WHEN IT COMES TO SOCIAL ISSUES, Hillary Clinton runs a pretty progressive show. True, her track record isn’t perfect; it’s important to note that she was a supporter of the Defense of Marriage Act — until very recently. But she has long pushed for reproductive rights, including the legality of abortion and access to birth control. She’s been a steady advocate for affirmative action programs. She co-sponsored the original Employment Non-Discrimination Act of 2002-2003, which would have banned discrimination on the basis of sexual orientation. She now supports same-sex marriage. And, with the exception of same-sex marriage, her voting record backs up these positions.
Unlike her 2008 campaign strategy, which did not emphasize her sex or women’s issues, this time around Clinton is coming out of the gates with women’s issues at the top of her list. She gave her first campaign speech at the Women in the World Summit, highlighting such issues as equal pay, reproductive rights, and the problem of sexual assault.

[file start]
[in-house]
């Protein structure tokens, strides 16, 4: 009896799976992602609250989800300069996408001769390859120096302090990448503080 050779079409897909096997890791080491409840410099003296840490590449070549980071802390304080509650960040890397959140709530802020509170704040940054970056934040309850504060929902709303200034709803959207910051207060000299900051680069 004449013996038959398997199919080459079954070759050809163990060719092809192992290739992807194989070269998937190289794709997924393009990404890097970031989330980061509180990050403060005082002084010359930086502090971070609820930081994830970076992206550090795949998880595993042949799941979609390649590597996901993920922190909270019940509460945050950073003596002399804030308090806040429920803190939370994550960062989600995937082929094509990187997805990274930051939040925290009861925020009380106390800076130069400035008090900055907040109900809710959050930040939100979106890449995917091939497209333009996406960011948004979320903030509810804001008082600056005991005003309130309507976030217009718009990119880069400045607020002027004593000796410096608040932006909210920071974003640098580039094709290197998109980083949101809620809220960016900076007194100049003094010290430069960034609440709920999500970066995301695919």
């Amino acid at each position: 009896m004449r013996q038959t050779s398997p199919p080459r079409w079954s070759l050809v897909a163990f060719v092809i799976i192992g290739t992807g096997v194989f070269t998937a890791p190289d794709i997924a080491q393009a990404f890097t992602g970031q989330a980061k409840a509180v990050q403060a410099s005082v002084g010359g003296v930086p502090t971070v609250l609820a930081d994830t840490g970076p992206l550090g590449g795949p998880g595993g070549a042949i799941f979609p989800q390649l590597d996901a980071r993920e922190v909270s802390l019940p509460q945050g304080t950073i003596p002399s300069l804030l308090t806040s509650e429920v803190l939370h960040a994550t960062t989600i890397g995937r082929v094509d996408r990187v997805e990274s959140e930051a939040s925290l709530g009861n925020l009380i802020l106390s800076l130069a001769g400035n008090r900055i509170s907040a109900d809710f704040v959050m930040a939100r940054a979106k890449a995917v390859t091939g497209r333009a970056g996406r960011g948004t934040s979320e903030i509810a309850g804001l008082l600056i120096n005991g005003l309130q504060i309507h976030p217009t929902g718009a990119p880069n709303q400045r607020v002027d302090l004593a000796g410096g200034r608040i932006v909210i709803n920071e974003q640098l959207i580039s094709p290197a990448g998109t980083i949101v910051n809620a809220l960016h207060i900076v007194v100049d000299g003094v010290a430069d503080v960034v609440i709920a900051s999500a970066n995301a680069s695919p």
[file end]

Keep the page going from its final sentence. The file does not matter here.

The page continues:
For many reasons, at least on the surface, voters for whom progressive social policy is a priority have something to be excited about in Clinton beyond the fact that she’s a woman. However, Clinton’s commitment to women and other marginalized groups, both nationally and globally, can be called into question based on her politics in other areas — particularly, her economic and foreign policy positions.
Clinton has long been a staunch supporter of free trade — opening up markets as far and wide as possible. As Secretary of State, she was a main advocate of Obama’s proposed Trans-Pacific Partnership (TPP), the much-debated and controversial free trade agreement between the U.S. and 11 other countries currently up for fast-tracking in the Senate.
Progressives tend to be wary of trade agreements like the TPP that are modeled after the North American Free Trade Agreement (NAFTA), which is linked to job losses at home due to offshoring, lower wages in the U.S., a host of human rights abuses against foreign workers, and environmental degradation. These consequences disproportionately affect women and the poor, both here and abroad. These staggering statistics show the extent to which those consequences are felt: in the U.S., 74.2% of jobs lost in the apparel and textile industries – industries vulnerable to competition from low-wage countries – belonged to women before NAFTA was enacted, and 112% of net new jobs created in the mid-90’s were lower-wage service jobs.